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Tot's load lifted from shoulders – literally
Mercy Ships operates on boy considered a throwaway child

In his short life, Momoh had never lived a day in a healthy body. The day her son was born, his mother, Mariatu, noticed a small boil about the size of a bead on the baby's back. She thought it was a rash and left it alone. By the next day, the boil had grown to the size of her fingertip.

"Every day the child slept," Mariatu said, "the boil grew."

Image
Momoh

Sierra Leone villagers blamed Mariatu for her son's illness. The elders of the village told Mariatu she should not have bathed outside at night while she was pregnant. They explained the evil spirits are out at night. Momoh was not even considered to be a human being by her neighbors.

When he was 3 months old, his mother took Momoh to a local hospital. Staff there said they couldn't do anything for the little boy and referred him to another hospital, which also could not provide help. But hope came when she learned of the charitable organization, Mercy Ships, which provided free surgeries. The ship was scheduled to return to Freetown in six months, so Mariatu registered for the screening process.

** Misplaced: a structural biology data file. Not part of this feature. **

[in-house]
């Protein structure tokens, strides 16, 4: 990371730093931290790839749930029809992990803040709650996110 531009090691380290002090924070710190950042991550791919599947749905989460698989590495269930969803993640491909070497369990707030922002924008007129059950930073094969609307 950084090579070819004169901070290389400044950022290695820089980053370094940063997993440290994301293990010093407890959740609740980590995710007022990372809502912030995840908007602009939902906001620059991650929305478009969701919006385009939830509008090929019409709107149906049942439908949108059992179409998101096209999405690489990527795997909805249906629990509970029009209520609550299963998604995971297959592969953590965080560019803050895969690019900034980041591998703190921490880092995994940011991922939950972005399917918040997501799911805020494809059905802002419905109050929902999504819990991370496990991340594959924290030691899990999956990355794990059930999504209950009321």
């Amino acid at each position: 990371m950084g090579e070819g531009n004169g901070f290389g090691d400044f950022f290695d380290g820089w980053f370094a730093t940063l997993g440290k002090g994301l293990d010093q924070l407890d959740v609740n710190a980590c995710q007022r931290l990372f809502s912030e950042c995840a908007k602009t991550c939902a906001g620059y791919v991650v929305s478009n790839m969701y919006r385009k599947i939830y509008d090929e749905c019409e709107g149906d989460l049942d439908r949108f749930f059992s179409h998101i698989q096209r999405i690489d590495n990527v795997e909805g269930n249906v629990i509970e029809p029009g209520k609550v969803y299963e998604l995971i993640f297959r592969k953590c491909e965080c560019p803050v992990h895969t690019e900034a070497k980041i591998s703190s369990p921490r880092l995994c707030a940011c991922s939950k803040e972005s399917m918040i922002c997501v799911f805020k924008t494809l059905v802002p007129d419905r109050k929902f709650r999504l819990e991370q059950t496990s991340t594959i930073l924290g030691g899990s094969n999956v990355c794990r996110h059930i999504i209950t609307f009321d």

As Momoh grew, the tumor grew. The weight pressed down on the little boy's back so heavily he couldn't push himself up. He never learned to crawl. Wherever the two went, they were ignored or, worse, scorned. Even at the medical screening, a woman also waiting in line told his mother, "If this child were mine, I would have thrown this child away."

But his mother would not believe the lies she was repeatedly told. "I won't throw this child away. This child is a human being."

Finally, the date of Momoh's surgery on the Mercy Ship arrived. It took nearly an hour and a half, and the tumor was described as the size of the child's head. The disease, neurofibroma, is common, but in his case, the tumor grew unusually large – at a very rapid pace. Before the surgery, Momoh weighed about 16.5 pounds. But after the operation, his weight was around 11 pounds and was he was severely malnourished.

Image
Momoh and mom

"It was a growth that would have depleted him of his own food," Dr. Tertius Venter of South Africa said. "Now he should thrive. If the tumor hadn't been removed, Momoh would have died." Since the tumor was one-third of the little boy's weight, his system needed to adjust. His body was pumping blood for the entire 16.5 pounds.

Through an interpreter, his mother explained: "It's like I was carrying a load and somebody just took the load."

Source

Last Updated ( Dec 12, 2005 at 09:02 AM )